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You are in: Religions > Main Religions and Beliefs > Sikhism

There are no ordained holy days in Sikhism. In Sikhism each moment is considered holy and living itself considered an act of devotion. Most Sikh families tend to visit a Gurdwara on a Sunday. A Sikh should visit the Gurdwara as often as possible to receive teachings from Guru Granth Sahib and seek the company of the holy congregation (Saadh Sangat) for spiritual guidance and upliftment through meditation (Naam Simran), prayer (Paat), singing of hymns (Keertan) from Guru Granth Sahib and rendering selfless service (Seva).

Sikhs are expected to become and remain God-conscious with every breath. Their prayers exhort the need for self-exploration, self-knowledge and self-realisation, and the running of their daily lives in accordance with the Guru’s Word (Gurmatt). Sikhs pray daily at three times. Before sunrise (Nitnem), evening (Raihraas) and before going to sleep (Sohelaa). However, Sikhs can additionally pray and meditate as much as they like when and where it practically suits them. Sikhs do not pray in any particular direction, believing God resides everywhere in His Creation. At the Gurdwara everyone sits on the floor to show equality of all people; this included Prince Charles when he visited a Gurdwara in Derby.

                     

Public worship can be lead by any competent member of the Sikh community and therefore the notion of priesthood is alien to Sikhs. Women participate fully in all aspects. People appointed to special positions do not have a job for life. When their particular duty is over they revert to being members of the community.

Gurdwara

The Gurdwara is open to all people. To enter, all devotees and visitors must remove their shoes and cover their head and dress modestly. Tobacco, alcohol and other intoxicants must not be taken inside. Many established Gurdwaras open before dawn and function without a break until 9.00 or 10.00 p.m. Where there is a smaller Sikh community suitable opening times are arranged. When a Sikh enters the main hall of the Gurdwara they bow or prostrate themselves in front of Guru Granth Sahib (which is installed on a raised platform with a canopy above it) as a mark of respect to the Guru’s teachings, and make some sort of offering (this could be food or money). Generally speaking men and women sit separately to avoid physical contact.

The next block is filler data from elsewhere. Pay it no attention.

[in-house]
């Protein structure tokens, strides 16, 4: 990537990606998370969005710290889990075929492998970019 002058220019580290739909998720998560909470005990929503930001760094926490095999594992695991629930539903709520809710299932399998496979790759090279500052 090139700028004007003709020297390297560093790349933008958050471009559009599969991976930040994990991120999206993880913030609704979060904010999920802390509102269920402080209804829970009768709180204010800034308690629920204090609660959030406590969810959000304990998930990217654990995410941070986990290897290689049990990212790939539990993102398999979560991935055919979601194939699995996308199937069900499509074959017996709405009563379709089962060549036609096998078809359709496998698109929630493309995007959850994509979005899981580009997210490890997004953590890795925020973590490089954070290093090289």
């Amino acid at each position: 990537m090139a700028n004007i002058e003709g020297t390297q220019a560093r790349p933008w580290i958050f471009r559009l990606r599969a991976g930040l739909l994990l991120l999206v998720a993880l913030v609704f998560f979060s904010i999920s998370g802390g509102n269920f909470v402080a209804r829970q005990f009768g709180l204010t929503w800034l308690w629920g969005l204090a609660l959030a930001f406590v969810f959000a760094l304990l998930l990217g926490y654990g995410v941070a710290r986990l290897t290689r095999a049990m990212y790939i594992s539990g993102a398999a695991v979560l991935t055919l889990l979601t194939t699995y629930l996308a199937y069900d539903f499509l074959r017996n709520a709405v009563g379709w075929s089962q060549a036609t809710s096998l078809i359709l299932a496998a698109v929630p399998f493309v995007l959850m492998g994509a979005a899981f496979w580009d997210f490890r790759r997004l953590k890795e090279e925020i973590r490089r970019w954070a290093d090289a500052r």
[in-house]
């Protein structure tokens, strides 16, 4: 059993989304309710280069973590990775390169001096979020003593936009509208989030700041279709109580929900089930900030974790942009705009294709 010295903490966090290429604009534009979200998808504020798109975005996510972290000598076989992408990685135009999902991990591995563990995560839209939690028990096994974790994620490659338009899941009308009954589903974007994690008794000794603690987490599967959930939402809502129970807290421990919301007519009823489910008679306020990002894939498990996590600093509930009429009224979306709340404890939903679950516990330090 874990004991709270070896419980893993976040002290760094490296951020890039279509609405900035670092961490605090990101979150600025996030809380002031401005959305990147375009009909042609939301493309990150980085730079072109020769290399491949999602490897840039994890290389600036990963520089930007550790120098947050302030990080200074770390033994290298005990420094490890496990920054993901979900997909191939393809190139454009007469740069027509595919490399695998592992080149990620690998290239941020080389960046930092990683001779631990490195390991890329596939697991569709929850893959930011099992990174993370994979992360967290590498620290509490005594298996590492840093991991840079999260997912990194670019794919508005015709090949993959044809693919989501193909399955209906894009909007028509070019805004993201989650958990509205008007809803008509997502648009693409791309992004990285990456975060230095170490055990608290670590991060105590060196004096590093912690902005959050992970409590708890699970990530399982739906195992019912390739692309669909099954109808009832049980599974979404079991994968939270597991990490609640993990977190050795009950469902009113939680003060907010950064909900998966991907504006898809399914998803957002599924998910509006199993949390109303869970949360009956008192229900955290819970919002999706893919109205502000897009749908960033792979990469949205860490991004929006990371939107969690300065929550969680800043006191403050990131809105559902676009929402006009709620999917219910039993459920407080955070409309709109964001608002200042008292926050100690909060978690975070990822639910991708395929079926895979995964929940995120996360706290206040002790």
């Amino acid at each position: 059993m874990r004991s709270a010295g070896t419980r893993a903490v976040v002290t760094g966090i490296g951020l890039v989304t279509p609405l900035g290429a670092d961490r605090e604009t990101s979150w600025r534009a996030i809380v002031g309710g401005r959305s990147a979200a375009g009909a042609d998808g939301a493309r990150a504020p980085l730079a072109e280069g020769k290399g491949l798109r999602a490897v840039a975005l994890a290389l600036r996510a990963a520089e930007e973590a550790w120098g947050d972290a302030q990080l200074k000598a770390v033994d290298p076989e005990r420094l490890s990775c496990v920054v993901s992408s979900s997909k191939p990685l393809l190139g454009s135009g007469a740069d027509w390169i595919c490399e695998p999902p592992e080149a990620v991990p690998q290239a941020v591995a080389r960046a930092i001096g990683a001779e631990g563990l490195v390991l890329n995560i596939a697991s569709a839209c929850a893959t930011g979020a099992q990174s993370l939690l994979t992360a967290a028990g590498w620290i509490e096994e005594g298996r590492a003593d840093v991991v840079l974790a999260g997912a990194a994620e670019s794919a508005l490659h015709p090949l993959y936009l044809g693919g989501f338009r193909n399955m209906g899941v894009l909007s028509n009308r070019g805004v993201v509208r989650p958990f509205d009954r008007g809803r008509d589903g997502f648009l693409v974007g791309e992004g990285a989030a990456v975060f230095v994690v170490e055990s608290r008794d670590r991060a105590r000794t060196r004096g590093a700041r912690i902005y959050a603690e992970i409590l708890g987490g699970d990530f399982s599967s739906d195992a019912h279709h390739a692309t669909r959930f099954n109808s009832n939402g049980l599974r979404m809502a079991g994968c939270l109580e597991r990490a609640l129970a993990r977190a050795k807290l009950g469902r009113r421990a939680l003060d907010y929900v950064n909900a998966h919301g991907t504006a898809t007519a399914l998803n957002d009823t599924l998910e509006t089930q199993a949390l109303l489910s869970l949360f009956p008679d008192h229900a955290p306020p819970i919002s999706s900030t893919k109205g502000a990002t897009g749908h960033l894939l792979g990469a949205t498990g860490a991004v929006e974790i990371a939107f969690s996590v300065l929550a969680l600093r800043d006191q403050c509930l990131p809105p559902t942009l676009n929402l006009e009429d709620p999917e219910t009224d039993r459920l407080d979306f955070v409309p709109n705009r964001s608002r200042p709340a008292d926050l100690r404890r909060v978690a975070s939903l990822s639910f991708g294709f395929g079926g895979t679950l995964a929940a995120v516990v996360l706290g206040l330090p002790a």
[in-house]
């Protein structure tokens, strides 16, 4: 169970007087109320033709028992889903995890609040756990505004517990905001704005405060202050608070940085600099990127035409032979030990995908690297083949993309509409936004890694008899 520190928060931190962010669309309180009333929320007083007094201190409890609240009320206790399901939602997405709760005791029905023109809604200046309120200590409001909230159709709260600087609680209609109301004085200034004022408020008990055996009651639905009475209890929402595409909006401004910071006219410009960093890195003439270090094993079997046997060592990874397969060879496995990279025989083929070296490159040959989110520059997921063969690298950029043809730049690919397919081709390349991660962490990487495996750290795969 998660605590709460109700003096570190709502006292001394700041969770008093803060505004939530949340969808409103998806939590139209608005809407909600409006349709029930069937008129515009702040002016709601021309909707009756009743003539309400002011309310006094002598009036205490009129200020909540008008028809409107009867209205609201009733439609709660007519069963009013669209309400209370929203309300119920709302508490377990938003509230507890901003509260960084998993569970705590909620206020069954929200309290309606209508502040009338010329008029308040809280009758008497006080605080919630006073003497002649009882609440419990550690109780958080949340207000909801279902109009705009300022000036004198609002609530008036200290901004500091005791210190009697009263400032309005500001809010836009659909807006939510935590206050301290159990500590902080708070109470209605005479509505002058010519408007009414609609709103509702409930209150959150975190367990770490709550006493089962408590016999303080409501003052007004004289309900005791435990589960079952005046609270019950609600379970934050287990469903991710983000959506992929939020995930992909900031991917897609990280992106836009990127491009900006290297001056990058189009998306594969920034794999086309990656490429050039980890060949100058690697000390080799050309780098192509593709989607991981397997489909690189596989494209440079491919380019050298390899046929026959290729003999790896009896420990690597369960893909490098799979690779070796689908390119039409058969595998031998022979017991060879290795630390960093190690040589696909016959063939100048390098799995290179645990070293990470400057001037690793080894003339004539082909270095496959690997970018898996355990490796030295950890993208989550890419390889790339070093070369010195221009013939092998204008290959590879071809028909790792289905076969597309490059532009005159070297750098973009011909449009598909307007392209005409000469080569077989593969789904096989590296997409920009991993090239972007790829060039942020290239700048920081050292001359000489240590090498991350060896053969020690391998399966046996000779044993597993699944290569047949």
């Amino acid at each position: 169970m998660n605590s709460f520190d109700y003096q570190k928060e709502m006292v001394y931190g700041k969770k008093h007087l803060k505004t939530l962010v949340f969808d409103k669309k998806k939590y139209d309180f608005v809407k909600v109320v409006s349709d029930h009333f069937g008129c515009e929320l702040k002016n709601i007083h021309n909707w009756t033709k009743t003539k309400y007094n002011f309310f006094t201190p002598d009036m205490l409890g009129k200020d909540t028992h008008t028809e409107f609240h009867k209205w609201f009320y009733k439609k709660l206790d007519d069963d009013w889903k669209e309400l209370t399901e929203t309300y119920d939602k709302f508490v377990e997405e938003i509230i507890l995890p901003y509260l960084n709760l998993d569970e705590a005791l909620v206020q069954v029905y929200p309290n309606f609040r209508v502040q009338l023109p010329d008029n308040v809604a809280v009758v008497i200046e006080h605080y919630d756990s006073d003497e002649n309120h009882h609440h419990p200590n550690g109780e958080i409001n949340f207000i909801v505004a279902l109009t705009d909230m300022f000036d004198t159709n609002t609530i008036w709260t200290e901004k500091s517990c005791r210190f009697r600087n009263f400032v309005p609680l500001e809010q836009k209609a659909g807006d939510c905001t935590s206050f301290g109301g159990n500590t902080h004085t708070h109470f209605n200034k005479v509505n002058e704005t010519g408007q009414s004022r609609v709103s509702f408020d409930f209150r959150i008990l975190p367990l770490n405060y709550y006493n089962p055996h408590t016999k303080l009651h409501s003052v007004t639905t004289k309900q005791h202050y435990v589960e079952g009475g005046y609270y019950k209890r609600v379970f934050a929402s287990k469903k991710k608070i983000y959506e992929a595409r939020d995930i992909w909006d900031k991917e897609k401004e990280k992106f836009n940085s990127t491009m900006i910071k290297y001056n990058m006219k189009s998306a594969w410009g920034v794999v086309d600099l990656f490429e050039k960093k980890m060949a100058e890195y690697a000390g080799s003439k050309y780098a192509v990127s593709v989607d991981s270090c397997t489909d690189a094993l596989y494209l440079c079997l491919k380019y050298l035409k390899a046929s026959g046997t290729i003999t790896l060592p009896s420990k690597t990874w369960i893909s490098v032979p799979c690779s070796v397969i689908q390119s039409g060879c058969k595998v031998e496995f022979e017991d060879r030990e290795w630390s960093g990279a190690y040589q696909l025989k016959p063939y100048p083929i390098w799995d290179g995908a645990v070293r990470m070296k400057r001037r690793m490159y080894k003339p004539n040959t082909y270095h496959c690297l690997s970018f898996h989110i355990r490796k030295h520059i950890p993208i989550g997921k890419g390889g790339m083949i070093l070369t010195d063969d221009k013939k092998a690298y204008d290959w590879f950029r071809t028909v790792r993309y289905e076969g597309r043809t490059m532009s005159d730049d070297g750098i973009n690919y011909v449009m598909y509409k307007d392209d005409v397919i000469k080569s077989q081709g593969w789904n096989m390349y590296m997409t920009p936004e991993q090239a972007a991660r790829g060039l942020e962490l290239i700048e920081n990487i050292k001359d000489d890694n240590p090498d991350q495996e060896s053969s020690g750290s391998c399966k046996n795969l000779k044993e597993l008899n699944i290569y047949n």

Throughout the day religious services are organised including congregational prayers, hymns singing (Keertan), meditation on God’s Name (Naam Simran) and sermons (Katha). The final service ends with prayers and the invocation to God (Ardaas), which prays for the universal blessing and well being of all mankind. After the service, all are requested to sit together and eat a vegetarian meal (Langar) prepared by volunteers (Sevadars). This meal is of great significance because it symbolizes the importance of equality and service to the community.

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